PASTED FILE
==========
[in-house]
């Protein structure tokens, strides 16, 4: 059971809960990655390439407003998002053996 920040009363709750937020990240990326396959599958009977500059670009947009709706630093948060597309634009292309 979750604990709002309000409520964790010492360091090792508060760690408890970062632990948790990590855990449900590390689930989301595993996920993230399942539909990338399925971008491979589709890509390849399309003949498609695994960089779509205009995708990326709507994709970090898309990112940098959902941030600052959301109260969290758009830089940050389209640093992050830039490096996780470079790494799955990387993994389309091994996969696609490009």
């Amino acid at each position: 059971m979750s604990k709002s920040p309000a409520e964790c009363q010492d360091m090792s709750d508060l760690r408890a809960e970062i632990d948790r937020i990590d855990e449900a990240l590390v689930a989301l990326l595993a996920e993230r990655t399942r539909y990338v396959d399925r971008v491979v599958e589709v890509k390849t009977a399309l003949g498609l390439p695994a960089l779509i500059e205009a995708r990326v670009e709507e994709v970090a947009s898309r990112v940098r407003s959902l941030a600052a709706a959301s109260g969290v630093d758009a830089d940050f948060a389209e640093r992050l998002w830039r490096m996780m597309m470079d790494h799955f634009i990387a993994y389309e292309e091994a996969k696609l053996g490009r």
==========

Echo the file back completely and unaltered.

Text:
[in-house]
């Protein structure tokens, strides 16, 4: 059971809960990655390439407003998002053996 920040009363709750937020990240990326396959599958009977500059670009947009709706630093948060597309634009292309 979750604990709002309000409520964790010492360091090792508060760690408890970062632990948790990590855990449900590390689930989301595993996920993230399942539909990338399925971008491979589709890509390849399309003949498609695994960089779509205009995708990326709507994709970090898309990112940098959902941030600052959301109260969290758009830089940050389209640093992050830039490096996780470079790494799955990387993994389309091994996969696609490009």
């Amino acid at each position: 059971m979750s604990k709002s920040p309000a409520e964790c009363q010492d360091m090792s709750d508060l760690r408890a809960e970062i632990d948790r937020i990590d855990e449900a990240l590390v689930a989301l990326l595993a996920e993230r990655t399942r539909y990338v396959d399925r971008v491979v599958e589709v890509k390849t009977a399309l003949g498609l390439p695994a960089l779509i500059e205009a995708r990326v670009e709507e994709v970090a947009s898309r990112v940098r407003s959902l941030a600052a709706a959301s109260g969290v630093d758009a830089d940050f948060a389209e640093r992050l998002w830039r490096m996780m597309m470079d790494h799955f634009i990387a993994y389309e292309e091994a996969k696609l053996g490009r």